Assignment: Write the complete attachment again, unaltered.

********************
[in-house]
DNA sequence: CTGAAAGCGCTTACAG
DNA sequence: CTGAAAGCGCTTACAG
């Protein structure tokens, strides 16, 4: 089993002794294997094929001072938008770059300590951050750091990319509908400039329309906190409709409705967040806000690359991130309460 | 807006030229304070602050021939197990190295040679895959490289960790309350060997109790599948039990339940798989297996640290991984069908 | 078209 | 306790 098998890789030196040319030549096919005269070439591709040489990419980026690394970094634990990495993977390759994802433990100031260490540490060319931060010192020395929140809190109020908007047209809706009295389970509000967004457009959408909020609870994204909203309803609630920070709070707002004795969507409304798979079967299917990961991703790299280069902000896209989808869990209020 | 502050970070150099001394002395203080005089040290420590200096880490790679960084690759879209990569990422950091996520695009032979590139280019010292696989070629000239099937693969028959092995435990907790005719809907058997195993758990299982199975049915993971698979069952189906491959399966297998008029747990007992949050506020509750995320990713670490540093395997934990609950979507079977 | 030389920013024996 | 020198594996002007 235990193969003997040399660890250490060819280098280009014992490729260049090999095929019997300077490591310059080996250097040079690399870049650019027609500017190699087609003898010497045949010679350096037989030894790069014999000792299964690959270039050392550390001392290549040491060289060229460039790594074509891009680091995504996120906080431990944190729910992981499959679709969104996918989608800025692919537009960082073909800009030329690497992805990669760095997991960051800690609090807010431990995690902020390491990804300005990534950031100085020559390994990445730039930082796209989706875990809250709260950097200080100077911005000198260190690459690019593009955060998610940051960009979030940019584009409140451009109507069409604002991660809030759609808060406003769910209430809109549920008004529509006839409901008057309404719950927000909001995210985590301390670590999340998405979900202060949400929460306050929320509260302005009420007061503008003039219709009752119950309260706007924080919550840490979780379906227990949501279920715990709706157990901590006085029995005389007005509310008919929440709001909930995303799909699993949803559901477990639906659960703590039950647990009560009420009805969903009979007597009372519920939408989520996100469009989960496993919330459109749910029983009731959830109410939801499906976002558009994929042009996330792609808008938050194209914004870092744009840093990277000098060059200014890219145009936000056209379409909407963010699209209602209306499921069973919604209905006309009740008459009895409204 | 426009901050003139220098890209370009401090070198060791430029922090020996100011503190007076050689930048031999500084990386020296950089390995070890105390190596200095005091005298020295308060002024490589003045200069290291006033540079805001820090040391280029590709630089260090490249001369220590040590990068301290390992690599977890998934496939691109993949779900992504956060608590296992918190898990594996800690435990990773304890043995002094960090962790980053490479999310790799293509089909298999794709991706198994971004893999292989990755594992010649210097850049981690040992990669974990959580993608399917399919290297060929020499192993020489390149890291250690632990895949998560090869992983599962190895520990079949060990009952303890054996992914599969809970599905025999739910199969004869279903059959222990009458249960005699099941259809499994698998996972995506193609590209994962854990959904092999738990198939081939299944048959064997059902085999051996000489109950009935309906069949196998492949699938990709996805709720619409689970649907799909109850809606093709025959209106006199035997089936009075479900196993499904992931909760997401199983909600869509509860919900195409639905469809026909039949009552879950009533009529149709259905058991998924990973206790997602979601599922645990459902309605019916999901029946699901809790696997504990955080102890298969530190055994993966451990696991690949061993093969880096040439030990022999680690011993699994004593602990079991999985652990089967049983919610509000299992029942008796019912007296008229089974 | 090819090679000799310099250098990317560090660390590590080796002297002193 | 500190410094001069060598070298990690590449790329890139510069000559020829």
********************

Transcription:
[in-house]
DNA sequence: CTGAAAGCGCTTACAG
DNA sequence: CTGAAAGCGCTTACAG
């Protein structure tokens, strides 16, 4: 089993002794294997094929001072938008770059300590951050750091990319509908400039329309906190409709409705967040806000690359991130309460 | 807006030229304070602050021939197990190295040679895959490289960790309350060997109790599948039990339940798989297996640290991984069908 | 078209 | 306790 098998890789030196040319030549096919005269070439591709040489990419980026690394970094634990990495993977390759994802433990100031260490540490060319931060010192020395929140809190109020908007047209809706009295389970509000967004457009959408909020609870994204909203309803609630920070709070707002004795969507409304798979079967299917990961991703790299280069902000896209989808869990209020 | 502050970070150099001394002395203080005089040290420590200096880490790679960084690759879209990569990422950091996520695009032979590139280019010292696989070629000239099937693969028959092995435990907790005719809907058997195993758990299982199975049915993971698979069952189906491959399966297998008029747990007992949050506020509750995320990713670490540093395997934990609950979507079977 | 030389920013024996 | 020198594996002007 235990193969003997040399660890250490060819280098280009014992490729260049090999095929019997300077490591310059080996250097040079690399870049650019027609500017190699087609003898010497045949010679350096037989030894790069014999000792299964690959270039050392550390001392290549040491060289060229460039790594074509891009680091995504996120906080431990944190729910992981499959679709969104996918989608800025692919537009960082073909800009030329690497992805990669760095997991960051800690609090807010431990995690902020390491990804300005990534950031100085020559390994990445730039930082796209989706875990809250709260950097200080100077911005000198260190690459690019593009955060998610940051960009979030940019584009409140451009109507069409604002991660809030759609808060406003769910209430809109549920008004529509006839409901008057309404719950927000909001995210985590301390670590999340998405979900202060949400929460306050929320509260302005009420007061503008003039219709009752119950309260706007924080919550840490979780379906227990949501279920715990709706157990901590006085029995005389007005509310008919929440709001909930995303799909699993949803559901477990639906659960703590039950647990009560009420009805969903009979007597009372519920939408989520996100469009989960496993919330459109749910029983009731959830109410939801499906976002558009994929042009996330792609808008938050194209914004870092744009840093990277000098060059200014890219145009936000056209379409909407963010699209209602209306499921069973919604209905006309009740008459009895409204 | 426009901050003139220098890209370009401090070198060791430029922090020996100011503190007076050689930048031999500084990386020296950089390995070890105390190596200095005091005298020295308060002024490589003045200069290291006033540079805001820090040391280029590709630089260090490249001369220590040590990068301290390992690599977890998934496939691109993949779900992504956060608590296992918190898990594996800690435990990773304890043995002094960090962790980053490479999310790799293509089909298999794709991706198994971004893999292989990755594992010649210097850049981690040992990669974990959580993608399917399919290297060929020499192993020489390149890291250690632990895949998560090869992983599962190895520990079949060990009952303890054996992914599969809970599905025999739910199969004869279903059959222990009458249960005699099941259809499994698998996972995506193609590209994962854990959904092999738990198939081939299944048959064997059902085999051996000489109950009935309906069949196998492949699938990709996805709720619409689970649907799909109850809606093709025959209106006199035997089936009075479900196993499904992931909760997401199983909600869509509860919900195409639905469809026909039949009552879950009533009529149709259905058991998924990973206790997602979601599922645990459902309605019916999901029946699901809790696997504990955080102890298969530190055994993966451990696991690949061993093969880096040439030990022999680690011993699994004593602990079991999985652990089967049983919610509000299992029942008796019912007296008229089974 | 090819090679000799310099250098990317560090660390590590080796002297002193 | 500190410094001069060598070298990690590449790329890139510069000559020829």